Derek Han, Paul Freeman, Philh. O. Brilliant
Mitsuko Uchida, Jeffrey Tate, English
Christian Zacharias, Günter Wand,
Northwest German Radio Symphony Orchestra
Elsewhere I have praised
Zachariasís playing of the Mozart concerti
and piano quartets very highly. I was
referred to him by friends who are Mozart
scholars and who were literally knocked
out of their chairs by his performance
of #20. Zacharias plays Mozart the way
a flower blooms, so naturally and authentically.
Zacharias has performed with, and without,
a conductor and it seems to make no
difference to his interpretation. Barenboim,
who is one of the great musical performers
of this or any age is more consciously
a showman. He performs Mozart, Beethoven,
Wagner, Brahms, etc., with consistent
brilliance and skill.
This superlative recording
of the last two concerti is remarkable
for its perfect balance of sound and
style; By comparison, Han/Freeman play
with a little less assurance, but with
more youthful enthusiasm. Han/Freemanís
orchestral perspective has the piano
closer which also adds a sense of immediacy,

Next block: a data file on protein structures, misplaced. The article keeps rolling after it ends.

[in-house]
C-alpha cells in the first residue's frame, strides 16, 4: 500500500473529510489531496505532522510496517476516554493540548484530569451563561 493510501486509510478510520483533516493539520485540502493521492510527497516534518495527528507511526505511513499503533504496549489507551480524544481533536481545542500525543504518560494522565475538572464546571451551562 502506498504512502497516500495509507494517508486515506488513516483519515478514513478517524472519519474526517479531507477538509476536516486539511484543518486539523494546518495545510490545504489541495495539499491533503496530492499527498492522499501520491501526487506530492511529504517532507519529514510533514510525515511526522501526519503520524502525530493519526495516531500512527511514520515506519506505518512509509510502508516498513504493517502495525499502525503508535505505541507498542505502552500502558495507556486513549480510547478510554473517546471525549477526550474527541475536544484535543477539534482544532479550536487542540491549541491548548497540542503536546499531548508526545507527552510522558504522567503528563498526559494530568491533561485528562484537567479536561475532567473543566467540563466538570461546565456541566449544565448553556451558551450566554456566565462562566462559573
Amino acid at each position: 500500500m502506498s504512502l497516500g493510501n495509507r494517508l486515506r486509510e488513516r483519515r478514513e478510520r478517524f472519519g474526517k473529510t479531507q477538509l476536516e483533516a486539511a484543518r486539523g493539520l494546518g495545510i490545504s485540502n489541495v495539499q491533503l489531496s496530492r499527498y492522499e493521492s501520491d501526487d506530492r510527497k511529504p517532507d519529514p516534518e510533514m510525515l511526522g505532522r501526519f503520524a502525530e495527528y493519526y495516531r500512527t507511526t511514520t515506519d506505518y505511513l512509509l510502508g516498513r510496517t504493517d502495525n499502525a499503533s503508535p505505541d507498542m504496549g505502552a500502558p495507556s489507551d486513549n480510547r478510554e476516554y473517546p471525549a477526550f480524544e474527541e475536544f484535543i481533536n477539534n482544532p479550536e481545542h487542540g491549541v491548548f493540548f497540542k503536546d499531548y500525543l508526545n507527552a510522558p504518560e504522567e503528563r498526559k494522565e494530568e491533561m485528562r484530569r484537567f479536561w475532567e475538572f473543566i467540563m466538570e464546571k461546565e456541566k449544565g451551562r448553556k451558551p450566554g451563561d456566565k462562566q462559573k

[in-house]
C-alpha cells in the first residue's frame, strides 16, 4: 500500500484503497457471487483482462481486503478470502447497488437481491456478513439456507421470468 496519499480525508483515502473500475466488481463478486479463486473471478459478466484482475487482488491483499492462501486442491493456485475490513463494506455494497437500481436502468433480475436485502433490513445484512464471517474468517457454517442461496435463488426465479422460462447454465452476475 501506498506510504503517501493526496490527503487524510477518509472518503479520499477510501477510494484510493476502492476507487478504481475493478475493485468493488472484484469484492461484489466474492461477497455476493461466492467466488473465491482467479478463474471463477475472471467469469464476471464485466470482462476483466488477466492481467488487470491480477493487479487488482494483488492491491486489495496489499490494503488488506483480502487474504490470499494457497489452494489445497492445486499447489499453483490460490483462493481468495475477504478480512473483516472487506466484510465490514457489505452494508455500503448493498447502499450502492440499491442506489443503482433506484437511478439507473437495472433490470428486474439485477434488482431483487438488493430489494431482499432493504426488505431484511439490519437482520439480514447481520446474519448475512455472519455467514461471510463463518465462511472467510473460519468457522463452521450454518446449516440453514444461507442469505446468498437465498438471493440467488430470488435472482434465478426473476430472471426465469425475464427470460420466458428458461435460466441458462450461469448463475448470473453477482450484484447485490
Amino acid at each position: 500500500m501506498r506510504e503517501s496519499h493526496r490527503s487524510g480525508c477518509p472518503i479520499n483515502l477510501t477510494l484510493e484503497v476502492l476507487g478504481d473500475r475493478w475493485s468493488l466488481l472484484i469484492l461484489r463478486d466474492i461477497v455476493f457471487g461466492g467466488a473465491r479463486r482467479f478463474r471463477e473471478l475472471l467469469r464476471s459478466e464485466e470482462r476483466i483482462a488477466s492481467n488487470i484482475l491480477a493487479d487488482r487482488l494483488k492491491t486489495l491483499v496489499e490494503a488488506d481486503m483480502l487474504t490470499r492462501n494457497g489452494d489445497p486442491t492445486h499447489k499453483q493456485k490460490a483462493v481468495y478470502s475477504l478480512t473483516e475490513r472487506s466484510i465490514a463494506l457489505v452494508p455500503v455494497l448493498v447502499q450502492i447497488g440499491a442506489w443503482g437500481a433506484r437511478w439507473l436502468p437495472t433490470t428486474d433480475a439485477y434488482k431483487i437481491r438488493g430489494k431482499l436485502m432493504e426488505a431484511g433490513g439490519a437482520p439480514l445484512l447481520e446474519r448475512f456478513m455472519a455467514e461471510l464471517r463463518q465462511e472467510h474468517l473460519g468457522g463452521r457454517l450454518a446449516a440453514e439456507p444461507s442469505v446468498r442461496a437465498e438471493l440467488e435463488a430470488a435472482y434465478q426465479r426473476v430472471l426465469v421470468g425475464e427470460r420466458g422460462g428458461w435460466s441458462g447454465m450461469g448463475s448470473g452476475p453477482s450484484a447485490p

making the Barenboim with its very realistic
concert hall acoustic sound by comparison
more remote, more formal.
Uchida plays these
concerti on a giant modern Steinway
piano perhaps as Beethoven would play
them, perhaps as Liszt played them*.
Every resource of her huge instrument
is brought to the service of the music,
and the result is something that would
probably startle if not bewilder Mozart
himself. Certainly many people will
prefer her approach to any other.
Mozart left full cadenzas
for the first and third movements of
K.595 only, and Barenboim uses these.
His cadenzas for the other concerto
movements are interesting if a little
blatant in their quotations from The
Marriage of Figaro.
The movie Amadeus
contained many errors, some of them
deliberate, but it did get one thing
right: there were people who didnít
like Mozart, and for good and sufficient
reason. People like that alive today
may, for the same reasons, not like
Zachariasís performances. There is something
of Mozart the brat in them. Barenboim
and Han are placed stylistically between
these two extremes and, of the two,
Barenboim is slightly the more skilled
showman, and for most people his performances
will be the most satisfactory.
*It is difficult for
us today to realise that in his time
Liszt was considered the finest interpreter
of Mozart in the world. Liszt had bought
Mozartís piano to practice on and was
so obviously the choice for the 1856
memorial concerts in Vienna that the
few who disagreed, i.e., Clara Schumann,
could be dismissed as cranks.